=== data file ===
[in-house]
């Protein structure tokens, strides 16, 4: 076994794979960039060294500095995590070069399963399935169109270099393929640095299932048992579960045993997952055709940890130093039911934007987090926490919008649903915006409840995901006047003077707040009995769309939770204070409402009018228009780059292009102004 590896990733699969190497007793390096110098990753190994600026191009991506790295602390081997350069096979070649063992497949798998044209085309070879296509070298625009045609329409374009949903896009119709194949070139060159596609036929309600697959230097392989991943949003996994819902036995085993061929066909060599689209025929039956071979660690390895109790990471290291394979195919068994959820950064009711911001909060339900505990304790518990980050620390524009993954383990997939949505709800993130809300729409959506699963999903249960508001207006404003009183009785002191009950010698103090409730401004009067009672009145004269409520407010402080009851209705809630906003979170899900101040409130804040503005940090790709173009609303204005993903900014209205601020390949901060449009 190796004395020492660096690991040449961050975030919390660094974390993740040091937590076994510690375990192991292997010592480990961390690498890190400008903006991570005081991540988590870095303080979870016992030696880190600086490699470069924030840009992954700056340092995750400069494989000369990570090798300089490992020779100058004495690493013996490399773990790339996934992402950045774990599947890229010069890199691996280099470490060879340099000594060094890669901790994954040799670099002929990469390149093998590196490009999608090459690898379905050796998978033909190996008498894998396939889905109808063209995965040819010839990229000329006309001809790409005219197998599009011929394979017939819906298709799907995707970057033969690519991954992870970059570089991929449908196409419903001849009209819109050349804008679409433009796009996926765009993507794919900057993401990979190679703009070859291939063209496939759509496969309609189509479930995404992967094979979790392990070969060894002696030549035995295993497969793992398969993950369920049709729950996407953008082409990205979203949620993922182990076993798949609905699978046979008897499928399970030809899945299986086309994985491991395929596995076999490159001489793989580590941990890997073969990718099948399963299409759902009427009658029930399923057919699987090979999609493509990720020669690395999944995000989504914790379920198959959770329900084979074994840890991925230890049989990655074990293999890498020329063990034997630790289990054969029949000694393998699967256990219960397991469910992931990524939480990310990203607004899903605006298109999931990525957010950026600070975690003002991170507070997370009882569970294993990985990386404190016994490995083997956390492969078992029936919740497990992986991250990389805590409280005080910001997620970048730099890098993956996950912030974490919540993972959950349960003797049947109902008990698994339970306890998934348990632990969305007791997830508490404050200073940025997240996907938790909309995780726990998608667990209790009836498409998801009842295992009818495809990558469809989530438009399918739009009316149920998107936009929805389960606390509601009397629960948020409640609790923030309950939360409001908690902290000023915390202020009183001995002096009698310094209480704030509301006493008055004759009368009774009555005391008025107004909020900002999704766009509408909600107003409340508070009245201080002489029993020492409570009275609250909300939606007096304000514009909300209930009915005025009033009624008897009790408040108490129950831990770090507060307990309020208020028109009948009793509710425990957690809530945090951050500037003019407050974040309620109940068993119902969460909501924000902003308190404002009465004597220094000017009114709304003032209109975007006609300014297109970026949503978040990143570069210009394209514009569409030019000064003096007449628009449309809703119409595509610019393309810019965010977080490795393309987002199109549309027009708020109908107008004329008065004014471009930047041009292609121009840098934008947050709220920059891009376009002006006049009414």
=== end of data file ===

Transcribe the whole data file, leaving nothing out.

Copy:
[in-house]
């Protein structure tokens, strides 16, 4: 076994794979960039060294500095995590070069399963399935169109270099393929640095299932048992579960045993997952055709940890130093039911934007987090926490919008649903915006409840995901006047003077707040009995769309939770204070409402009018228009780059292009102004 590896990733699969190497007793390096110098990753190994600026191009991506790295602390081997350069096979070649063992497949798998044209085309070879296509070298625009045609329409374009949903896009119709194949070139060159596609036929309600697959230097392989991943949003996994819902036995085993061929066909060599689209025929039956071979660690390895109790990471290291394979195919068994959820950064009711911001909060339900505990304790518990980050620390524009993954383990997939949505709800993130809300729409959506699963999903249960508001207006404003009183009785002191009950010698103090409730401004009067009672009145004269409520407010402080009851209705809630906003979170899900101040409130804040503005940090790709173009609303204005993903900014209205601020390949901060449009 190796004395020492660096690991040449961050975030919390660094974390993740040091937590076994510690375990192991292997010592480990961390690498890190400008903006991570005081991540988590870095303080979870016992030696880190600086490699470069924030840009992954700056340092995750400069494989000369990570090798300089490992020779100058004495690493013996490399773990790339996934992402950045774990599947890229010069890199691996280099470490060879340099000594060094890669901790994954040799670099002929990469390149093998590196490009999608090459690898379905050796998978033909190996008498894998396939889905109808063209995965040819010839990229000329006309001809790409005219197998599009011929394979017939819906298709799907995707970057033969690519991954992870970059570089991929449908196409419903001849009209819109050349804008679409433009796009996926765009993507794919900057993401990979190679703009070859291939063209496939759509496969309609189509479930995404992967094979979790392990070969060894002696030549035995295993497969793992398969993950369920049709729950996407953008082409990205979203949620993922182990076993798949609905699978046979008897499928399970030809899945299986086309994985491991395929596995076999490159001489793989580590941990890997073969990718099948399963299409759902009427009658029930399923057919699987090979999609493509990720020669690395999944995000989504914790379920198959959770329900084979074994840890991925230890049989990655074990293999890498020329063990034997630790289990054969029949000694393998699967256990219960397991469910992931990524939480990310990203607004899903605006298109999931990525957010950026600070975690003002991170507070997370009882569970294993990985990386404190016994490995083997956390492969078992029936919740497990992986991250990389805590409280005080910001997620970048730099890098993956996950912030974490919540993972959950349960003797049947109902008990698994339970306890998934348990632990969305007791997830508490404050200073940025997240996907938790909309995780726990998608667990209790009836498409998801009842295992009818495809990558469809989530438009399918739009009316149920998107936009929805389960606390509601009397629960948020409640609790923030309950939360409001908690902290000023915390202020009183001995002096009698310094209480704030509301006493008055004759009368009774009555005391008025107004909020900002999704766009509408909600107003409340508070009245201080002489029993020492409570009275609250909300939606007096304000514009909300209930009915005025009033009624008897009790408040108490129950831990770090507060307990309020208020028109009948009793509710425990957690809530945090951050500037003019407050974040309620109940068993119902969460909501924000902003308190404002009465004597220094000017009114709304003032209109975007006609300014297109970026949503978040990143570069210009394209514009569409030019000064003096007449628009449309809703119409595509610019393309810019965010977080490795393309987002199109549309027009708020109908107008004329008065004014471009930047041009292609121009840098934008947050709220920059891009376009002006006049009414």